United States Securities and Exchange Commission Chair Gary Gensler has characterized cryptocurrencies as the “Wild West” of digital assets and pushed for greater regulation.  In contrast, entrepreneur and business magnate Elon Musk believes that regulators should simply “do nothing” and “just let it fly.”  As speculation builds as to the possibility that the federal government may demand some cryptocurrency oversight, Carroll School of Management Assistant Professor of Finance Leonard Kostovetsky recently spoke with the Boston College Chronicle's Phil Gloudemans about the roots of cryptocurrencies, its pros and cons, and what the future may hold.

Leonard Kostovetsky

Leonard Kostovetsky (Lee Pellegrini)

​There’s been a surge of interest in cryptocurrencies such as Bitcoin, but to many people, the concept is confusing, if not mysterious.  So, let’s start with the basics: What is cryptocurrency?

Cryptocurrencies are similar to government-issued currencies such as dollars or euros in that they can be used to pay or to receive payment. The main difference is that they only exist in electronic form instead of paper bills or coins. The “crypto” in cryptocurrencies refers to the use of encryption (i.e., code) to maintain records of ownership and transactions, which makes them secure and tamper proof.

What was the first cryptocurrency, who started it, and what motivated its creation?

The first cryptocurrency is also the one most people are familiar with: Bitcoin. Introduced in late 2008 by an anonymous individual or group under the pseudonym Satoshi Nakamoto, Bitcoin was invented in the immediate aftermath of the 2008 global financial crisis when the risk of reliance on banks for all financial transactions became obvious. The idea behind Bitcoin is to allow people to transact online and pay directly (peer-to-peer) without third-party verification from a financial institution like a bank or PayPal.    

What are the most popular crypto “brands” today?

Since Bitcoin was introduced in 2008, the number of different cryptocurrencies has proliferated quickly, likely exceeding 10,000, with a total market value of nearly $2.5 trillion. Besides Bitcoin, three other well-known brands are Ethereum, Dogecoin, and Tether.

Ethereum is extremely popular because it comes with the use of “smart contracting,” a set of rules for payments (similar to a regular contract) that are automatically enforced by a computer program. Dogecoin was invented as a joke to mock speculators in other cryptocurrencies, and ironically, it became one of the main cryptocurrency vehicles for speculation since it was adopted by a large online community, including celebrities such as Elon Musk, the richest man in the world. Tether’s popularity stems from its value being pegged to the dollar, which puts it in a special class of cryptocurrencies called stablecoins.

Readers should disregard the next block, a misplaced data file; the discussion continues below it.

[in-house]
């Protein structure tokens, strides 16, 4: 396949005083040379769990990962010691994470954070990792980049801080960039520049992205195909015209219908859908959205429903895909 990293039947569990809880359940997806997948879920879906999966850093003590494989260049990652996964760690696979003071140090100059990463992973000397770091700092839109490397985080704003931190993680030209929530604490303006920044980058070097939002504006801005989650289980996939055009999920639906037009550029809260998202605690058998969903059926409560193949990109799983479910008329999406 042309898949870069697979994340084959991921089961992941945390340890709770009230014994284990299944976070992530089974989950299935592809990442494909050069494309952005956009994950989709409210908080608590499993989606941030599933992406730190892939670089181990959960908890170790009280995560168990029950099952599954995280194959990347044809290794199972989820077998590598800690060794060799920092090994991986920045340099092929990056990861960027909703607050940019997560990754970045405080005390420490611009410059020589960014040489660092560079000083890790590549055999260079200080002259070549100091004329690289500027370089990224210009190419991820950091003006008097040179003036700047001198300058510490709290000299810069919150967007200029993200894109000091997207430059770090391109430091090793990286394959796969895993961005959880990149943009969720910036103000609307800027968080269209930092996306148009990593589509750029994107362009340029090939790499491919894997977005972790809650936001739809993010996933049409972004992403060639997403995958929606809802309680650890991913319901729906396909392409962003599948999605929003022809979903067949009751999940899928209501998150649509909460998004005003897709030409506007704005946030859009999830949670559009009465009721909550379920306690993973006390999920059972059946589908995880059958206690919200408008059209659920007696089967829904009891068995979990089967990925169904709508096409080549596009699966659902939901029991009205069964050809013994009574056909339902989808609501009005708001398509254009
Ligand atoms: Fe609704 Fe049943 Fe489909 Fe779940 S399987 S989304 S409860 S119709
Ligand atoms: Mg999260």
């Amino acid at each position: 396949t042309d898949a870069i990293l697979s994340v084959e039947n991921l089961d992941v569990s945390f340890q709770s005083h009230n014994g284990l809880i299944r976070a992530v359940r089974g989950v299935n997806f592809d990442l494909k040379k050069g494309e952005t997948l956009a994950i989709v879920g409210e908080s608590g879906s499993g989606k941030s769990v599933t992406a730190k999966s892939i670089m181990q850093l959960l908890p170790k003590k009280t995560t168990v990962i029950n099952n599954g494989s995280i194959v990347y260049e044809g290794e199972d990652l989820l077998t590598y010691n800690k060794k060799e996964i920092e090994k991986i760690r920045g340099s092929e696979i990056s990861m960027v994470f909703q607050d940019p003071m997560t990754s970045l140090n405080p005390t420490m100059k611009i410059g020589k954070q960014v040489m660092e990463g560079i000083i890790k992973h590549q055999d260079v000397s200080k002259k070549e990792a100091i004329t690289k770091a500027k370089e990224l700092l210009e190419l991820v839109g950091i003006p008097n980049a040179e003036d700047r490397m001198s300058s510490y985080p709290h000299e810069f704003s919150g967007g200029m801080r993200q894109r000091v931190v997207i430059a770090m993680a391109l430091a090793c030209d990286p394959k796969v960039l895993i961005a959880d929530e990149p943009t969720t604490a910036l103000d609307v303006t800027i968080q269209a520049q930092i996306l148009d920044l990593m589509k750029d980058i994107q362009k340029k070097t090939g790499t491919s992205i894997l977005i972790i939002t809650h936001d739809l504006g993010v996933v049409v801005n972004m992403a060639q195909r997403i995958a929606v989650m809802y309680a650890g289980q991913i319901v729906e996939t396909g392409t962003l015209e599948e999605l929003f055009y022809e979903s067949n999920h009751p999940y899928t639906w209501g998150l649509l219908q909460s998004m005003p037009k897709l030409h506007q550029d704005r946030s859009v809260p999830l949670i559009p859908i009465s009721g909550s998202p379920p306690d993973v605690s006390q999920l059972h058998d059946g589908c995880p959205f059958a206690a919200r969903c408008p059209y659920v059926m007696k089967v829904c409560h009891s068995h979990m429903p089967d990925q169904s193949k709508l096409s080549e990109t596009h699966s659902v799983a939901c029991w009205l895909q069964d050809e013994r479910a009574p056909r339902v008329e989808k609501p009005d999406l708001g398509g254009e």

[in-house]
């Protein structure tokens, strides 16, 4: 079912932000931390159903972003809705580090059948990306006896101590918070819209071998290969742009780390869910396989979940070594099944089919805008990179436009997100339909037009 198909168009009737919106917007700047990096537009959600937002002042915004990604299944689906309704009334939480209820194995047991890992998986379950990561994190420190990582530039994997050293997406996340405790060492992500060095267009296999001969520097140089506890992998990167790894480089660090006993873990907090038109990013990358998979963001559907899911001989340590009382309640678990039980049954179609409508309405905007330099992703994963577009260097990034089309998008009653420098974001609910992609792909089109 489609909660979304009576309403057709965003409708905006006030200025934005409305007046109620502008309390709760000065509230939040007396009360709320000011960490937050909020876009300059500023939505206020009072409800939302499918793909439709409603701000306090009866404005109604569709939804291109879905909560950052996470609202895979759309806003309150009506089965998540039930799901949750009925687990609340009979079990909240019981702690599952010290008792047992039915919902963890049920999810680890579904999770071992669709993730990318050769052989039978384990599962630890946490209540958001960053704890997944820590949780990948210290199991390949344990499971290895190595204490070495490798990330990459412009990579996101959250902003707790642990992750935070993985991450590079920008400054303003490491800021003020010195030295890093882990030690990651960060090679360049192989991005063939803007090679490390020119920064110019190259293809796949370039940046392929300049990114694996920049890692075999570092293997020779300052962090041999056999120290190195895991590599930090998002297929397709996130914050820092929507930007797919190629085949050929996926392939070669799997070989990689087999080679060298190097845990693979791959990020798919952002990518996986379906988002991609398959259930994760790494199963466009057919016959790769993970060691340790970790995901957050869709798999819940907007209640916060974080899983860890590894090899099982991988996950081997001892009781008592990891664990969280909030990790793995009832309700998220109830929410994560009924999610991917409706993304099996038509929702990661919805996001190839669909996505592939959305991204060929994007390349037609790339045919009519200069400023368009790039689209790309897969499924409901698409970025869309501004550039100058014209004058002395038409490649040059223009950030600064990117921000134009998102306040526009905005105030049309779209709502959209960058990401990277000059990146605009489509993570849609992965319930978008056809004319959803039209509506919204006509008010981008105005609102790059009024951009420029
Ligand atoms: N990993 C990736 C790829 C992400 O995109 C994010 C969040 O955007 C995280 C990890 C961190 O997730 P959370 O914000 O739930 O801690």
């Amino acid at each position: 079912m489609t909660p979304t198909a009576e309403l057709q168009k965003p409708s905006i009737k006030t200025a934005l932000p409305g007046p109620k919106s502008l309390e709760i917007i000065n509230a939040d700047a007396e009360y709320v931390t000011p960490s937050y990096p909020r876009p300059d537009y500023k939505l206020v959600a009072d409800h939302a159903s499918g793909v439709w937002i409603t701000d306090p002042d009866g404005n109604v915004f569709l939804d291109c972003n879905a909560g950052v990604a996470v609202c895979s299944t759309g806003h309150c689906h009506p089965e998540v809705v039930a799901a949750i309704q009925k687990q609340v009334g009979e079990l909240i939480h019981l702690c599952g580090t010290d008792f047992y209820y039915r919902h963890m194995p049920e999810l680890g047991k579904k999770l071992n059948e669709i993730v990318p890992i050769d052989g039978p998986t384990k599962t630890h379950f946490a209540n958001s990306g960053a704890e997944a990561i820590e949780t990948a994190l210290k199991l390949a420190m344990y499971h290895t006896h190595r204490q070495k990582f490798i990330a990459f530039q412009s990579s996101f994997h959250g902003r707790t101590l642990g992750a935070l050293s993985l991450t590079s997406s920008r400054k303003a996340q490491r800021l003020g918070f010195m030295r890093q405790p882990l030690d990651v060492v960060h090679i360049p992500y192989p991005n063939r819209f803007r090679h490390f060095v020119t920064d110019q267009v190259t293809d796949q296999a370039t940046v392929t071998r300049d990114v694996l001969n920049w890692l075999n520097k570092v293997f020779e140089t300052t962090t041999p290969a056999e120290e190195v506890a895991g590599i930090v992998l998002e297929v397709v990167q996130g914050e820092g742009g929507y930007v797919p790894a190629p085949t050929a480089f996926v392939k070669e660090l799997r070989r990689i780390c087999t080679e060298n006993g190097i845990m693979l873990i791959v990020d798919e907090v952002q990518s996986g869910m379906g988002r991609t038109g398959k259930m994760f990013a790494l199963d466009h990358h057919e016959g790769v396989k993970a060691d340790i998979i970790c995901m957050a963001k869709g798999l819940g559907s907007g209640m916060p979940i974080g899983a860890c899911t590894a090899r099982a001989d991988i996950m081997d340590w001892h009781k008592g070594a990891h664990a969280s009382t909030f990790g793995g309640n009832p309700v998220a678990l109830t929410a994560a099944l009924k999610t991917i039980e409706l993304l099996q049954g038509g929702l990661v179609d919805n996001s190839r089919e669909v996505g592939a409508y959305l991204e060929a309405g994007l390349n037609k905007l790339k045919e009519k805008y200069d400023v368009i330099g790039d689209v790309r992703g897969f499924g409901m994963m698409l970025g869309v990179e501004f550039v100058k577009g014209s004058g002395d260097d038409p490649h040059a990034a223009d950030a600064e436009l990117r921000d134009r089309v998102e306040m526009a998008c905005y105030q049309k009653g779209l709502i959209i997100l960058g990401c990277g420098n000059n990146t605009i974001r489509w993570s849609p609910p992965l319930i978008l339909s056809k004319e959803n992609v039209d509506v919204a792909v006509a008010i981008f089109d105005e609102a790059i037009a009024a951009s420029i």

Is Bitcoin, for example, a widely accepted form of payment?

It depends on how “widely” is defined. A 2020 Zogby Analytics survey found that approximately one-third of small- and medium-sized businesses accept cryptocurrency payment. Some large companies, including AT&T, Microsoft, and PayPal, accept or allow transactions in cryptocurrencies. In February, Tesla announced that it would accept Bitcoin, but then reversed that decision in May, asserting that the electricity needed to verify Bitcoin transactions was environmentally harmful. Nonetheless, the number of businesses accepting cryptocurrencies has been gradually expanding and it’s likely to continue with more adoption.

Unlike the U.S. dollar, cryptocurrency is decentralized, so what authority is backing it and who controls it?

No authority backs it or controls it. The list of owners and transactions is stored on a digital ledger called a blockchain, which is simultaneously stored on many different computers so there is no need to rely on a particular server or a trusted third party like a bank for verification. The computers are Internet-connected and they communicate with each other to validate new transactions.

Bitcoin has demonstrated that it can be potentially valuable (but speculative) as an investment asset. How does that work? If someone invests in a cryptocurrency, where is it stored? Is it secure?